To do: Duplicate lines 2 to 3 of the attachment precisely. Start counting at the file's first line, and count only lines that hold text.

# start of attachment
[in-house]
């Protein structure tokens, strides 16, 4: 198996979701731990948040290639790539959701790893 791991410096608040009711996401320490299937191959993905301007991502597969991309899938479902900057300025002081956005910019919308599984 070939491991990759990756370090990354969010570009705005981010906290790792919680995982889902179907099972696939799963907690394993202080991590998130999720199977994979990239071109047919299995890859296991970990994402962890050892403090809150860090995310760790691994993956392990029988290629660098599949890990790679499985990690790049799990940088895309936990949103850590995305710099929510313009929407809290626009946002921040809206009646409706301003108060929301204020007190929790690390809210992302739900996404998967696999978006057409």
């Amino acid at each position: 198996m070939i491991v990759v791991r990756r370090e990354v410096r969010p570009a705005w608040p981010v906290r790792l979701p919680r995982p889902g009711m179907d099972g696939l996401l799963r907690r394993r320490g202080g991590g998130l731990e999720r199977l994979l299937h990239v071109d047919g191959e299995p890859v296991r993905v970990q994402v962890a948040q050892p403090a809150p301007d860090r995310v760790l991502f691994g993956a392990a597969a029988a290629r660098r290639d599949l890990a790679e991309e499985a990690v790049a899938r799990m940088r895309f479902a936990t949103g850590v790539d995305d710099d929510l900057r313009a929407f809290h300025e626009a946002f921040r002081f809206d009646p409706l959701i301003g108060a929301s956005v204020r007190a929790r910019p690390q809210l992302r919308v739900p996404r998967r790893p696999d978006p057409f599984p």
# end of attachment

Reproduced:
């Protein structure tokens, strides 16, 4: 198996979701731990948040290639790539959701790893 791991410096608040009711996401320490299937191959993905301007991502597969991309899938479902900057300025002081956005910019919308599984 070939491991990759990756370090990354969010570009705005981010906290790792919680995982889902179907099972696939799963907690394993202080991590998130999720199977994979990239071109047919299995890859296991970990994402962890050892403090809150860090995310760790691994993956392990029988290629660098599949890990790679499985990690790049799990940088895309936990949103850590995305710099929510313009929407809290626009946002921040809206009646409706301003108060929301204020007190929790690390809210992302739900996404998967696999978006057409």
């Amino acid at each position: 198996m070939i491991v990759v791991r990756r370090e990354v410096r969010p570009a705005w608040p981010v906290r790792l979701p919680r995982p889902g009711m179907d099972g696939l996401l799963r907690r394993r320490g202080g991590g998130l731990e999720r199977l994979l299937h990239v071109d047919g191959e299995p890859v296991r993905v970990q994402v962890a948040q050892p403090a809150p301007d860090r995310v760790l991502f691994g993956a392990a597969a029988a290629r660098r290639d599949l890990a790679e991309e499985a990690v790049a899938r799990m940088r895309f479902a936990t949103g850590v790539d995305d710099d929510l900057r313009a929407f809290h300025e626009a946002f921040r002081f809206d009646p409706l959701i301003g108060a929301s956005v204020r007190a929790r910019p690390q809210l992302r919308v739900p996404r998967r790893p696999d978006p057409f599984p």